“Writing with supple and entrancing grace, Tsukiyama has each of her caring, charismatic characters share their memories and heartaches…..Tsukiyama also evokes the wild, opulent beauty of the island, the harsh lives of migrant workers, racist and domestic violence, mystical connections, the repercussions of a love triangle, and the tolls of age. As the volcano erupts, long buried secrets and guilt surge to seismic effect. Tsukiyama’s dramatic yet discerningly congenial novel confronts the precariousness of existence and celebrates the healing power of generosity and love.” — Booklist (starred review)
“An intoxicating blend of historical events and fiction,The Color of Air is a richly rewarding reading experience perfect for fans of Lisa See or Isabel Allende, or anyone looking for a magical love story that transcends time.” — BookPage
"Tsukiyama’s rich and beautifully written exploration of the uncertainty of life and the power of community has timeless appeal." — Publishers Weekly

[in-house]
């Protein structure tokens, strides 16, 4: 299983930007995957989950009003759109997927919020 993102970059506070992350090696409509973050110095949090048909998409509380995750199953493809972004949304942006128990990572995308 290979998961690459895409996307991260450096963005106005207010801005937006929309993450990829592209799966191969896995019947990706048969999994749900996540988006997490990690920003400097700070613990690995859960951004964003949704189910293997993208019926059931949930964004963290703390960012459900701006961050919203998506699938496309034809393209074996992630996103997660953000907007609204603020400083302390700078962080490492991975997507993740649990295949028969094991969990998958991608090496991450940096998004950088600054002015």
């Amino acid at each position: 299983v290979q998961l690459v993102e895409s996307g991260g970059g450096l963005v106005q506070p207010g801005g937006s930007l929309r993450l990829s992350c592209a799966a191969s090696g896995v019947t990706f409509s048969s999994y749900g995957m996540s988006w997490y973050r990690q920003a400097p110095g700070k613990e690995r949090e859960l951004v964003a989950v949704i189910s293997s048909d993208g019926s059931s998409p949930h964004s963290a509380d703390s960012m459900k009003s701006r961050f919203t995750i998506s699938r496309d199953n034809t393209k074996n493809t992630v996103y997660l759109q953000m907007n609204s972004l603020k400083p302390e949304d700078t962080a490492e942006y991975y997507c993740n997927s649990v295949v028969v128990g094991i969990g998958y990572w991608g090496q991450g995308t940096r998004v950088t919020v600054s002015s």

“Readers in search of stories about the complexity of fellowship, and how it is made and unmade over time, will find much to admire in Tsukiyama’s lush novel.” — San Francisco Chronicle
"Rich with sensuous detail of island life....In this sumptuous novel, a Depression-era sugar plantation community faces a threatening volcano in the lush seaside town of Hilo, Hawai'i." — Shelf Awareness
“In Gail Tsukiyama’s The Color of Air, characters reel in the wake of the Mauna Loa volcanic eruption….Tsukiyama uses this real-life event to great effect, weaving in the beliefs of her characters who think the goddess Pele’s anger caused the eruption…. We see that the traditions of Hawai’i need not be subsumed by modernization; Western medicine can coexist with indigenous remedies. We also see that some forms of modernization aren’t simply niceties. In The Color of Air, the beauty is in finding the balance.” — Washington Post